Evidence is not proof and occasionally it isn’t even evidence. While it undoubtedly illuminates the human landscape, it obscures it in an equal measure. It has led to the incarceration of some thoroughly vile people and similarly has collaborated in the execution or internment of the blameless and the mentally impaired. In its contribution to the sciences, it has repeatedly allowed us to escape from the miasma of disinformation that somebody else’s view of evidence had visited upon us in the first place. Even in those instances where evidence is plentiful, are we entirely capable of judging what the evidence is of?

Approximately 18 months ago, it was announced that measuring the cosmic constant yielded different measurements depending upon which way the observer happened to be facing. This apparently nonsensical discovery would make sense in the context of “etheric flow”, a kind of current having a direction that’s conducted through the rarefied essential medium of our universe, except that back in 1881 we were assured by Michelson and Morley that the ether was entirely fictional, according to their evidence. Now, I’m not saying that these two respected physicists should be exhumed and pilloried, their gravestones rendered to unfathomable rubble by an angry, crowbar-swinging mob. That is, naturally, a matter for the individual reader to decide. My only aim is to present the facts, as they appear to me. If I can do that in around 2,000 words, so much the better.

Those who still prefer to picture evidence as some variety of loveable old villain in the manner of Mad Frankie Fraser, despite all the documented torture and brutality, should give some thought as to what a society entirely based on evidence might look like. An informative example is available in South America’s extraordinary Pirãha people, for whom every statement or remark must be accompanied by some sort of supporting evidence or proof. For instance, simply saying “John has gone up river” would not be sufficient by itself and would need qualifying with an explanation of how this conclusion was arrived at. Proof from observation, as in “John has gone upriver and I know because I personally saw him go” would be acceptable, as would proof from deduction, as in “John has gone upriver and I know this because his canoe’s no longer here”. This rigorous approach to conversation would appear to have significant advantages in that it does not permit the Pirãha any concept of a god or notions of an afterlife, surely good news for scientific atheists who may have recently become distressed by the idea that human beings might be “hardwired for religion” and possess a “god-shaped hole” in their psychology. With the world view of the Pirãha, practically unique in having no creation myth, this notion is reliably refuted.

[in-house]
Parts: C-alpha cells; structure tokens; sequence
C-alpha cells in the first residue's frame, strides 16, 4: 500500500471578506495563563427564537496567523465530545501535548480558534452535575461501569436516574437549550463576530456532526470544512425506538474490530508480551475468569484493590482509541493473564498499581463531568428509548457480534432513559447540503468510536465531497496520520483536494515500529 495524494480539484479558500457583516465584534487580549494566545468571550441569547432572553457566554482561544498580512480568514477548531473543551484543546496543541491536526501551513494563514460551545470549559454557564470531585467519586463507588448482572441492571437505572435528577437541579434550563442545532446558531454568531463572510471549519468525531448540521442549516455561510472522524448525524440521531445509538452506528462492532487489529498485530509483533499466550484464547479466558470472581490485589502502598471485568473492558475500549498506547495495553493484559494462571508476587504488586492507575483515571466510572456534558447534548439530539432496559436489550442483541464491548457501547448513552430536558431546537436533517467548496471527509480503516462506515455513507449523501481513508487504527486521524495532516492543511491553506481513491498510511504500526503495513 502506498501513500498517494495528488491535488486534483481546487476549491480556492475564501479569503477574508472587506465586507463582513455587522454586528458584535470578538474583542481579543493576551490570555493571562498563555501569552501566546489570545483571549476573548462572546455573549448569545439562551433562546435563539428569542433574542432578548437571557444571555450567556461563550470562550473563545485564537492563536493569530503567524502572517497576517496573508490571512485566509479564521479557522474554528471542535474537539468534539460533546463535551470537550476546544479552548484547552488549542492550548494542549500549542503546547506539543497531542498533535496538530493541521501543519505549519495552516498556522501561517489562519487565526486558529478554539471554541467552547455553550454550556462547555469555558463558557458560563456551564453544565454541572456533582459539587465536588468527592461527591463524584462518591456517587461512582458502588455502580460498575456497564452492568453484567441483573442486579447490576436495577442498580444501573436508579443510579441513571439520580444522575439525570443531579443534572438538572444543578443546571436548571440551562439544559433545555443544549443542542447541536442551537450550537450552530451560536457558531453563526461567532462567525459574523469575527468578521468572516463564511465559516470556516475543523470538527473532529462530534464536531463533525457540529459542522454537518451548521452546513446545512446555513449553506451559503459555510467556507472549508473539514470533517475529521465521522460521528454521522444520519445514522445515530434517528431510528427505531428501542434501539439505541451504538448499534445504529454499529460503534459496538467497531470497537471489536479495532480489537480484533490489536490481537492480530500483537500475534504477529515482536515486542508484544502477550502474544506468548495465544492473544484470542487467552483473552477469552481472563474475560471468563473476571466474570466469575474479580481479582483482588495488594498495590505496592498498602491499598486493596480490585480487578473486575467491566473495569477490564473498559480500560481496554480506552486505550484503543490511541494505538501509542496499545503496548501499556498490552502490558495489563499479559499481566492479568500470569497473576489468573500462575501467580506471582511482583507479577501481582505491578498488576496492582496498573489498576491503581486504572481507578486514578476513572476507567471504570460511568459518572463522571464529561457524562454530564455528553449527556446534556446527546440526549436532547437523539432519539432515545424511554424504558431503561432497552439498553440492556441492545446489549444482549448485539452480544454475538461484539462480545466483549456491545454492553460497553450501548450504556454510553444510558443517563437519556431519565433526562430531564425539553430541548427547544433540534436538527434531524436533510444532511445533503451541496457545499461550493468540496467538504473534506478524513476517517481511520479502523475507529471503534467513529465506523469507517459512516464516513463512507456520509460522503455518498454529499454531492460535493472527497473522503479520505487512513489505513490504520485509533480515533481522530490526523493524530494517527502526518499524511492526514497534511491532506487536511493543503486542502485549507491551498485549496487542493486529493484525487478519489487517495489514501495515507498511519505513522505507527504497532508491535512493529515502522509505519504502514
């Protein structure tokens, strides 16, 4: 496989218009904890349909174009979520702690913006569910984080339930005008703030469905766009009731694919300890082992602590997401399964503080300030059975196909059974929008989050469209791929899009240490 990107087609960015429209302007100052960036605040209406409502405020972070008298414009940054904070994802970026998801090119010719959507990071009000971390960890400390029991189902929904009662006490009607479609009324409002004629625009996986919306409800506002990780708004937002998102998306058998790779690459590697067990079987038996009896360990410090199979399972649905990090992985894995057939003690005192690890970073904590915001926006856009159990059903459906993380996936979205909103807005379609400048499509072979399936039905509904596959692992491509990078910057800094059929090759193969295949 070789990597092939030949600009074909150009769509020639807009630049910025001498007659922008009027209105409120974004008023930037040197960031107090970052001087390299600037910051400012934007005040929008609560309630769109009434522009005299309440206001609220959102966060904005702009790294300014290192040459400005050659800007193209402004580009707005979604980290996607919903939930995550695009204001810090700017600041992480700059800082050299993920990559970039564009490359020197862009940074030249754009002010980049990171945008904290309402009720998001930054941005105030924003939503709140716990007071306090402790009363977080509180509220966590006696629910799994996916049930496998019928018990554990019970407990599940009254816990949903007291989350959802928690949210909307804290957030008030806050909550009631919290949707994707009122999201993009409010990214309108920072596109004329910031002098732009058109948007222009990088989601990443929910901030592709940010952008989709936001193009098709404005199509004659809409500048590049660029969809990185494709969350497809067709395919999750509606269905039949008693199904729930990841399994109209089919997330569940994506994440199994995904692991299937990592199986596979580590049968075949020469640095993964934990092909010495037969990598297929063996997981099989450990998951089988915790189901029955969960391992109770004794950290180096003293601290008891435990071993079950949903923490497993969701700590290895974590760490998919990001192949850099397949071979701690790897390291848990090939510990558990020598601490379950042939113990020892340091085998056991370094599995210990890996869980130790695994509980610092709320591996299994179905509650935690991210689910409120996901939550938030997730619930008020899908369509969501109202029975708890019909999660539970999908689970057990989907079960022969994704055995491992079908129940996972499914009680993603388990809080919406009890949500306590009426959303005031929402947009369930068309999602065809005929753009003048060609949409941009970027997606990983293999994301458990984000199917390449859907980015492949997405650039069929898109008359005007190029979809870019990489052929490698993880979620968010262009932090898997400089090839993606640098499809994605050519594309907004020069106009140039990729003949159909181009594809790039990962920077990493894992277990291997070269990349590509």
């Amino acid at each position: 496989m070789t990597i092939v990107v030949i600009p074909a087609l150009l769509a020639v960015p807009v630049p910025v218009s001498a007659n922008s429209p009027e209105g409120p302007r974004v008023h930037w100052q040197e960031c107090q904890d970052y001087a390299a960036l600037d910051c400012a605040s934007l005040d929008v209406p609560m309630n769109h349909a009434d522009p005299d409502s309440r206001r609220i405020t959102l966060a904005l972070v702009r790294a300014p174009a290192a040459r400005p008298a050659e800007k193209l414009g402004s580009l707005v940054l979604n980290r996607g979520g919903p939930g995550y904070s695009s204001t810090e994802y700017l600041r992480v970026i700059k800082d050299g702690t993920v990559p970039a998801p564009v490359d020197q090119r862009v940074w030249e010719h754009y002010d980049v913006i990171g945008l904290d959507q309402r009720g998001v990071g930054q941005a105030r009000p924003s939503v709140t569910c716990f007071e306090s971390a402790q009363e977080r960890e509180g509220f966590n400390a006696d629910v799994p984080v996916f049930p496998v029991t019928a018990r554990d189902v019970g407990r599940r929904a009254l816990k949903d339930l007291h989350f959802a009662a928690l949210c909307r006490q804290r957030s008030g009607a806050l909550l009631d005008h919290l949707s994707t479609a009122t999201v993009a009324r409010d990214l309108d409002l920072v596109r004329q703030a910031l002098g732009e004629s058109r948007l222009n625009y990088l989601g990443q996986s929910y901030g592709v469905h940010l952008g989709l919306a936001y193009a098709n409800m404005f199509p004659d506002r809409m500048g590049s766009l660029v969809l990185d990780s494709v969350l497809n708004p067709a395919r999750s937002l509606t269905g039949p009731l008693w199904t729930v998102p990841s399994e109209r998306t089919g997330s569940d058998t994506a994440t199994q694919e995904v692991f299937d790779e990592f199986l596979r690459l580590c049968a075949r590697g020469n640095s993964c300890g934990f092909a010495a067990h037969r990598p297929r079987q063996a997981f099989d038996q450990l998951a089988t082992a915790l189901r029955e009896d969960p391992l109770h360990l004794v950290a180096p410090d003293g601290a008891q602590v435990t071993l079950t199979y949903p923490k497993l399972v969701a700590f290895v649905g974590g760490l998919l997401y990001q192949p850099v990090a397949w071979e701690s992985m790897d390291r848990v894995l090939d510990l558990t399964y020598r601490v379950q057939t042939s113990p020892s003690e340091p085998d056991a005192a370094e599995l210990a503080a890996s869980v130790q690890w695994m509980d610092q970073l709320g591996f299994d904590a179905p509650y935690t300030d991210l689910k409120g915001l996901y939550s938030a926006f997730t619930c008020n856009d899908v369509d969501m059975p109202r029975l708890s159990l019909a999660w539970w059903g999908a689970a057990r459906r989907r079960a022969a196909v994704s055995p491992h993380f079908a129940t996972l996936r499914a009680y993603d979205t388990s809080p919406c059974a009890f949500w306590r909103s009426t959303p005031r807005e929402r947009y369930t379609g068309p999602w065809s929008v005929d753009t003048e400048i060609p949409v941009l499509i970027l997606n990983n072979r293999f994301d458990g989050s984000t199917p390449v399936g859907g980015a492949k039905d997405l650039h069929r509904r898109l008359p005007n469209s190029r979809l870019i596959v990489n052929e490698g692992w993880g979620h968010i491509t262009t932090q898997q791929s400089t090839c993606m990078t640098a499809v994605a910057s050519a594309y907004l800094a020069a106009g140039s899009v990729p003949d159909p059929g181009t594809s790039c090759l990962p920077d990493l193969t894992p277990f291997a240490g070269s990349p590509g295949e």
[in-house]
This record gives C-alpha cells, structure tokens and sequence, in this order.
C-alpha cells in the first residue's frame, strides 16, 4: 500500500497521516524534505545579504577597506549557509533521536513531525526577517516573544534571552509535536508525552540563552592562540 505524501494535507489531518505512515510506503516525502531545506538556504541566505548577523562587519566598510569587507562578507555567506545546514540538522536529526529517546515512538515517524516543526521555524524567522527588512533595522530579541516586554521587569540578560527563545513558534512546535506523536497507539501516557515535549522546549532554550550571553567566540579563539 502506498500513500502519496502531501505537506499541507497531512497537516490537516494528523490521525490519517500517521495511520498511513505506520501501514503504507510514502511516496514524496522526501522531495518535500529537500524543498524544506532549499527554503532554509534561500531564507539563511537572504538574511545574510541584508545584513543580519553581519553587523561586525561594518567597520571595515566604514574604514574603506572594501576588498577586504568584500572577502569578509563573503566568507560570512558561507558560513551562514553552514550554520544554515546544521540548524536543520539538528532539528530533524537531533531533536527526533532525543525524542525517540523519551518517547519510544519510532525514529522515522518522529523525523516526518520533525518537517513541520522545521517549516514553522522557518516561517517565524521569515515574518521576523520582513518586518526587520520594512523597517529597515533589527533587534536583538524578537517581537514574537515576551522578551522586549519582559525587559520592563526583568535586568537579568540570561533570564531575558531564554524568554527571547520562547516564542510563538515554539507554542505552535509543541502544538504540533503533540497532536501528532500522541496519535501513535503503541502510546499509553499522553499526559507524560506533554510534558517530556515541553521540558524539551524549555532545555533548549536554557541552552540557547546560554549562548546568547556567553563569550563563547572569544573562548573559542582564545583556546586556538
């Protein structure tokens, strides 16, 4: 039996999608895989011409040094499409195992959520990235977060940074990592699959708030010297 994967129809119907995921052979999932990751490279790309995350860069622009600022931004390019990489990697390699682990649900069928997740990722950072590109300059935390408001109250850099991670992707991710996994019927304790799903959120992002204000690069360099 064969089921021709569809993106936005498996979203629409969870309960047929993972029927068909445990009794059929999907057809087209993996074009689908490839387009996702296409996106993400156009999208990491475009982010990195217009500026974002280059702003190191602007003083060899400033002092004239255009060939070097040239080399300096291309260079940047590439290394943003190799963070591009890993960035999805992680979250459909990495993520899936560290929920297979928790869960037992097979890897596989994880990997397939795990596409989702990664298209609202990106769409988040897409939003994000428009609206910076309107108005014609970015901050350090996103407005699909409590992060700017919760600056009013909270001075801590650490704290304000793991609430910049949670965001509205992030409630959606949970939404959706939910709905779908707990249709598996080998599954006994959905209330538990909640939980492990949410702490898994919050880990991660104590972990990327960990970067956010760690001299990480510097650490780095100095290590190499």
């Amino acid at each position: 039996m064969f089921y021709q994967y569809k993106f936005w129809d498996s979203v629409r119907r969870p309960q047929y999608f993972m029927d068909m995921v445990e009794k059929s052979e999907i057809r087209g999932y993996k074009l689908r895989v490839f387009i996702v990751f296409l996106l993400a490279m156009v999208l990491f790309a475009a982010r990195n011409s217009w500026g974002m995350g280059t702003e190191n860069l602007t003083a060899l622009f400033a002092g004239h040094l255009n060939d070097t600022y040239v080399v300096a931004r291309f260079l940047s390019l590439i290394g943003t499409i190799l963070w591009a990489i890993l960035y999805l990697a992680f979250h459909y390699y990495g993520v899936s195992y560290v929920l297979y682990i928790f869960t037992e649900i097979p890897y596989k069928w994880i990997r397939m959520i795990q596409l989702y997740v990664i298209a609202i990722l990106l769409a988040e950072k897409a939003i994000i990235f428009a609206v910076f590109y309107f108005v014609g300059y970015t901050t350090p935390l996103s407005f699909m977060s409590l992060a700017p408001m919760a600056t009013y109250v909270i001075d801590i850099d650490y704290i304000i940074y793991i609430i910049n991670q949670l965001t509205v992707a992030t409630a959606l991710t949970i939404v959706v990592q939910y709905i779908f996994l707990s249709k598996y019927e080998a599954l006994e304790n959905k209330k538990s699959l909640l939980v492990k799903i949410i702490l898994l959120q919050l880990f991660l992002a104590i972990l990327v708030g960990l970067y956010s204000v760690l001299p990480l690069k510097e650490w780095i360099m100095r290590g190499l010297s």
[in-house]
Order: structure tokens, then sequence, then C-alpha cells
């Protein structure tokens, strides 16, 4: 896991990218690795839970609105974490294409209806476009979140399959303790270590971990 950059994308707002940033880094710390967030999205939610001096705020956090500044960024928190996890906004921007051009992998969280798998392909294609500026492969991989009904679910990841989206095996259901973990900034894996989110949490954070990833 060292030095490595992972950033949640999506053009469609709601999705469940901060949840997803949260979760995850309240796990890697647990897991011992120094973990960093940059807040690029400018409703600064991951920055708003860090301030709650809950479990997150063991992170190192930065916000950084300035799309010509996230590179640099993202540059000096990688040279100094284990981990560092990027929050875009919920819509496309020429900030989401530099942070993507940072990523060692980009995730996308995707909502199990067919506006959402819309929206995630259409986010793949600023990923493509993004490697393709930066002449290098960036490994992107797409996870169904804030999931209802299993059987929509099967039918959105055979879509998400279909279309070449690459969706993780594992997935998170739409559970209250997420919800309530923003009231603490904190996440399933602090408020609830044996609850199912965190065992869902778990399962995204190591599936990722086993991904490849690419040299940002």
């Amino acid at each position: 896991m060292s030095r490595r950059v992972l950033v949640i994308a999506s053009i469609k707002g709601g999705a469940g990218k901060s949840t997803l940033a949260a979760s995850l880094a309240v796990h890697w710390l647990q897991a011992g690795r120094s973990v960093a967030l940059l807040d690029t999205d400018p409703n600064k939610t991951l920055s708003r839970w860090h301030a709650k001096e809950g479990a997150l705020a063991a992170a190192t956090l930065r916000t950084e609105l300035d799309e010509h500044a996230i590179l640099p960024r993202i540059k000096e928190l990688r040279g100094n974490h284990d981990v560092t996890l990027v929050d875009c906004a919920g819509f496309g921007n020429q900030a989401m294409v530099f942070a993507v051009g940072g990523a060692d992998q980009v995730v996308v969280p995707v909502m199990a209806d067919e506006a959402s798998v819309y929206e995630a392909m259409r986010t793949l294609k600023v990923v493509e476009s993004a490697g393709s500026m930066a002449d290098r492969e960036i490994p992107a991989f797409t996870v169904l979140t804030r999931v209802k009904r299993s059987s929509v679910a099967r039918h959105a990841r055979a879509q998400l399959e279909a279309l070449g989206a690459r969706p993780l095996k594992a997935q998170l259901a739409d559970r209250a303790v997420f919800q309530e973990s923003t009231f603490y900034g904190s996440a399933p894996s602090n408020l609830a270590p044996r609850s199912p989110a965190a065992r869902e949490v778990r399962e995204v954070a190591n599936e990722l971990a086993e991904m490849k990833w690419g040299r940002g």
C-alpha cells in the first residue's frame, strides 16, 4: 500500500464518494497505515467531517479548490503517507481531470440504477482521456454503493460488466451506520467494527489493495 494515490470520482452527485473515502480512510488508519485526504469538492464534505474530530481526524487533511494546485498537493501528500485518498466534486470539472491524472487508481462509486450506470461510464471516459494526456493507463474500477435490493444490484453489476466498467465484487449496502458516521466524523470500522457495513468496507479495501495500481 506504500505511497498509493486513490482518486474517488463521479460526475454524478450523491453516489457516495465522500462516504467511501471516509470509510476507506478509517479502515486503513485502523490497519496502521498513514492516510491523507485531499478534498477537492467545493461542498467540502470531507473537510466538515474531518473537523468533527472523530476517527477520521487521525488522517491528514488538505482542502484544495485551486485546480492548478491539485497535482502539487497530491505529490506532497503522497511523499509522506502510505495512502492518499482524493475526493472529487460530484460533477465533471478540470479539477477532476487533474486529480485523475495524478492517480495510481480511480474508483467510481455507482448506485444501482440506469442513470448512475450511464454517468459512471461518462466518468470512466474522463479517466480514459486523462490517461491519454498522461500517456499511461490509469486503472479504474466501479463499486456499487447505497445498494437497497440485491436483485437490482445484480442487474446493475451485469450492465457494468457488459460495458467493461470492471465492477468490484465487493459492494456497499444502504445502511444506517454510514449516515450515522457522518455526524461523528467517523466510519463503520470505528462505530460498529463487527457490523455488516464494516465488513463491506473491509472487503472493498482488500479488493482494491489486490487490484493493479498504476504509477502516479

Other things that the Pirãha do not have include a written language, possibly because the provenance of written statements is impossible to validate compared with first-hand verbal information from a trusted relative or colleague. This means that, along with being unencumbered by a deity or a religion, the Pirãha also have no scientific theory, no literature or art, nor any history extending further back than a few generations. On the other hand, if you’re still worrying about where John’s gone, the Pirãha are nothing if not dependable.

To summarise, evidence schmevidence. This Goebbels of the English language has for too long passed itself off as a thing of formidable weight and substance, bolstering its image with the use of terms like “solid”, “irrefutable” and “cast-iron”, when in fact it often only demonstrates the pattern-recognition pro - cesses of those presenting it. A jar of saddlebag-faced Saddam Hussein’s anti-wrinkle cream confirms the presence of weapons of mass destruction and so justifies the comprehensive devastation of Iraq. Evidence is sometimes murderously deceptive.

For all we know, it hasn’t even stopped beating its wife.

Alan Moore is the author of “Watchmen”, “V for Vendetta”, “From Hell” and many other titles

Alan Moore is the author of Watchmen, V for Vendetta, From Hell and many other titles.